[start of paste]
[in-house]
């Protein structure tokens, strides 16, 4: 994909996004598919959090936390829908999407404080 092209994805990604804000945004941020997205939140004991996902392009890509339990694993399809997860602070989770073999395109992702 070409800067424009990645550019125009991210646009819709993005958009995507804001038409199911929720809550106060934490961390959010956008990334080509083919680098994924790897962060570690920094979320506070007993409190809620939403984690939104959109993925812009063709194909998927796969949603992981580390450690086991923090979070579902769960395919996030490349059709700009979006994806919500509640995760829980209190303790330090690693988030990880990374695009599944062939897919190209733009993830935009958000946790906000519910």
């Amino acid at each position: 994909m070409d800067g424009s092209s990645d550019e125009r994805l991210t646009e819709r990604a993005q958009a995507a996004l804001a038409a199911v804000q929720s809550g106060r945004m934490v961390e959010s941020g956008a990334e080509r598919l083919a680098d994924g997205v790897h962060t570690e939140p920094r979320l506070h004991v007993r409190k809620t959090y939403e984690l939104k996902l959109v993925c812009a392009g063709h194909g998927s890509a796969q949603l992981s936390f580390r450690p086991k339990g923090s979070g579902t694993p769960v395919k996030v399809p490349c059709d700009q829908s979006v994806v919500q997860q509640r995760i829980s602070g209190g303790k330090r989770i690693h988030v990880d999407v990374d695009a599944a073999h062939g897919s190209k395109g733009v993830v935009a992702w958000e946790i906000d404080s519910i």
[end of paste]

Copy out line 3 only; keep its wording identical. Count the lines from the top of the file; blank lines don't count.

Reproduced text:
């Amino acid at each position: 994909m070409d800067g424009s092209s990645d550019e125009r994805l991210t646009e819709r990604a993005q958009a995507a996004l804001a038409a199911v804000q929720s809550g106060r945004m934490v961390e959010s941020g956008a990334e080509r598919l083919a680098d994924g997205v790897h962060t570690e939140p920094r979320l506070h004991v007993r409190k809620t959090y939403e984690l939104k996902l959109v993925c812009a392009g063709h194909g998927s890509a796969q949603l992981s936390f580390r450690p086991k339990g923090s979070g579902t694993p769960v395919k996030v399809p490349c059709d700009q829908s979006v994806v919500q997860q509640r995760i829980s602070g209190g303790k330090r989770i690693h988030v990880d999407v990374d695009a599944a073999h062939g897919s190209k395109g733009v993830v935009a992702w958000e946790i906000d404080s519910i």